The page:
Today, on Guitaa Artist Centerstage, we have a New York City-based singer/songwriter “Danny Lamport” who speaks to the challenging depths of the human experience. He expresses his perspective through words and harnesses the melodies of my mind through improvisation.
We have recently got in touch with Danny Lamport as he made time from his busy schedule to answer some of the most interesting queries about his music and upcoming projects. So, Let’s get to know about the talented artist, about his challenges as a musician, and many more.
- what genre of music do you consider your work to be?
My music touches on a few different styles; primarily rock, folk and a little bit of funk.
- What and who were your early passions and influences, What inspires you to make music?
My very earliest musical influences were The Beatles. My mom got tired of hearing songs from children’s TV shows pretty early on, so I got to know The Beatles catalogue at an early age. When I got older, I got into Green Day, Weezer and Arctic Monkeys, but I wouldn’t have wanted to become a professional musician had I not started listening to Phish.
Phish’s musicianship is awe-inspiring. When they start playing one of their songs, there’s no telling the direction it could take. They have been the same 4 people since the mid-1980s. Through ups and downs, and even a 5-year breakup, the friendship that they have forged through their music shines through.
- Tell us about that one memorable performance and favorite venue which you still wish to happen again?
The one memory that sticks out is of a show at Brooklyn Steel. I was keen on seeing the headliner, Turkuaz, and a friend of mine was a fan of their opener, Aqueous. There was a moment during Aqueous’s set where their lead guitarist and singer Mike Gantzer was absolutely KILLING a solo, leading the band perfectly into a transition. At that moment, I looked right at him, he looked at me, and I shouted, “Oh my God!”, and he looked back at me with a smile. I’ve been a huge fan of Aqueous’s since.
As for my favorite venue, I’d have to give the nod to Red Rocks in Colorado. Top tier live music inside of a national park? Can’t beat that.
- Any funny Story of a fuck up during your performance where you handled that situation like nothing happened.
During my band’s very first gig in New York City, one of my guitar strings broke during our first song. It was only then that I realized that my guitar had vintage tuners on its headstock, making the process of restringing a tremendous ordeal, so I wound up playing the show with a 5-string guitar.
- If you could collaborate with any musicians dead/alive, who would you collaborate with and why?
Tough call, but I’ll go with Cory Henry in the hopes that some of his virtuosic talent would bleed over onto me.
- Any Tips to keep the balance between professional and music life?
I don’t quite understand the distinction here. If you want to be a professional musician, you inherently must pursue both an artistic craft, and a business acumen. At the stage that I’m at right now, I shift the balance to favor my artistic practice because I want to improve at my craft and I want to continue to write new music. In order to expand your audience, you must give time to the business side of things as well. If you operate under a central guiding goal or principle, you will fall into a habit of constantly doing things in service of achieving that goal.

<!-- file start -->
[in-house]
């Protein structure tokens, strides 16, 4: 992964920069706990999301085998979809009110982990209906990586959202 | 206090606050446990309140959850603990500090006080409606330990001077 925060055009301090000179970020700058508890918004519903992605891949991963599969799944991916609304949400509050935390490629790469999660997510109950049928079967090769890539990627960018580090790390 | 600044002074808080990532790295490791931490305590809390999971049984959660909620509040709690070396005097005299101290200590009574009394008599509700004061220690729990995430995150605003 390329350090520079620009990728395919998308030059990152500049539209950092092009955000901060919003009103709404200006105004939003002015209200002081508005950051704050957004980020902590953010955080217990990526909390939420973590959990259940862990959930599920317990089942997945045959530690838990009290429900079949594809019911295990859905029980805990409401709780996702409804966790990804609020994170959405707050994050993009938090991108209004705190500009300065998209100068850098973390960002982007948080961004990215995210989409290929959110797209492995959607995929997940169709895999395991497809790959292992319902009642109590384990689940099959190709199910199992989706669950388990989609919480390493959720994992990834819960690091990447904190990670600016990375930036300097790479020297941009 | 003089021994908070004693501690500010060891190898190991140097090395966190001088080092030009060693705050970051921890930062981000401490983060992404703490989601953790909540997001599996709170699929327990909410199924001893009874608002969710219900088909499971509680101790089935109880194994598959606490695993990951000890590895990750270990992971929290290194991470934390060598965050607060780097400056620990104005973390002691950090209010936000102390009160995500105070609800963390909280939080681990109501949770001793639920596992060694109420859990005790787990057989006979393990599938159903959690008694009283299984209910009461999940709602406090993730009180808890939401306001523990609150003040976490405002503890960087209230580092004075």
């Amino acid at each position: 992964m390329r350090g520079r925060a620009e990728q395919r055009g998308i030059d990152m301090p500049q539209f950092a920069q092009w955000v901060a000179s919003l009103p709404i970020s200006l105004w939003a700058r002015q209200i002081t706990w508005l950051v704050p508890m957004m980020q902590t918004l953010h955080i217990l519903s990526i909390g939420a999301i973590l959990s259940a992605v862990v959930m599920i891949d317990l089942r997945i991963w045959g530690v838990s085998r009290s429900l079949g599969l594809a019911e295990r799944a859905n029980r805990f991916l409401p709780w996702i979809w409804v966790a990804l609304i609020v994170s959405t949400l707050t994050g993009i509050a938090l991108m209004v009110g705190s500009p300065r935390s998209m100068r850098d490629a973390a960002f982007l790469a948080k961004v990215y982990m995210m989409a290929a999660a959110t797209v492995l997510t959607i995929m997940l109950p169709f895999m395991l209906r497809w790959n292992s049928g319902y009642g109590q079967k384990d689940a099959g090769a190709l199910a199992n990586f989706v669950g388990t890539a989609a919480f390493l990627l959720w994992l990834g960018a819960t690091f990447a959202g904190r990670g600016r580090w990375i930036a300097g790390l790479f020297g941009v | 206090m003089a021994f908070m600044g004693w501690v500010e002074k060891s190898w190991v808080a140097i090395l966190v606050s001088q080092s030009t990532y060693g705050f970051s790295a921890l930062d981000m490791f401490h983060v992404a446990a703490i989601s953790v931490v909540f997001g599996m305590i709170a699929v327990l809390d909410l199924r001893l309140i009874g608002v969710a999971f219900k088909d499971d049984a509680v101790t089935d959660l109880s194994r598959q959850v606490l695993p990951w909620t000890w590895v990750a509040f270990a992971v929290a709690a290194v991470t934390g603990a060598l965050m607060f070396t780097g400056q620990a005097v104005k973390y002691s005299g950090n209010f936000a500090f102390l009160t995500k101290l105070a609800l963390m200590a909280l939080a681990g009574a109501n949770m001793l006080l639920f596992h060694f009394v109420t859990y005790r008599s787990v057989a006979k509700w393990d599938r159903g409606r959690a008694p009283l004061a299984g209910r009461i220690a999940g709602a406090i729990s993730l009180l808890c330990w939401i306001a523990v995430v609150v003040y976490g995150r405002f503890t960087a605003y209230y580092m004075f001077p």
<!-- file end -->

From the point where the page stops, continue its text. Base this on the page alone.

- What has been your biggest challenge as a Musician? Have you been able to overcome that challenge? If so, how?
My greatest challenge thus far has been the pandemic. My band and I had several shows lined up for that summer, all of which we had to cancel. One of our members went into a thorough isolation, forcing us to go on a lengthy hiatus. We’re back now, but I’m finding it very hard to get gigs. In time.
I responded to the challenge of the pandemic by making music as a solo artist for the first time in my life. I had things to say, and I said them through song. I am very excited for the world to hear my album “Musician On A Mission”, streaming on July 2nd.
I also started busking on the streets of New York City. I found that to be a fantastic way of getting my music heard, and to keep my performance chops sharp.
- What Tools and techniques you use to improve your singing/instrumental playing?
I learned a great vocal warmup routine from an excellent singer and instructor, Marco Perfetti. The details are a little much to get into, but I invite anyone who reads this and is interested in learning the routine to contact me on social media. The routine only takes about 15 minutes, and it works wonders for your voice.
The single best practice that I have found for improving on guitar is transcribing. Simply choose a solo that you wish to learn, and try bit by bit to play it in tandem with the recording. You’ll get it eventually, it takes lots of time and focus! It doesn’t have to be restricted to guitar solos either. Many guitar players transcribe brass, woodwind and even piano solos as well.
- What type of Gadgets and instruments do you use while practicing?
When practicing, I like to keep things simple. For the most part, it’s just me, a guitar, a tuner and a metronome. When I work on transcriptions, I play my electric guitar so that I have access to a wider range of notes.
- What advice would you have for someone wanting to follow in your footsteps?
If it’s in your heart, go for it! Clear your mind, too.
So, this was “Danny Lamport”. Want to know how you can follow him online? Then, check out the link below:
Instagram : https://www.instagram.com/dannylamportmusic/
Facebook : https://www.facebook.com/DannyLamportMusic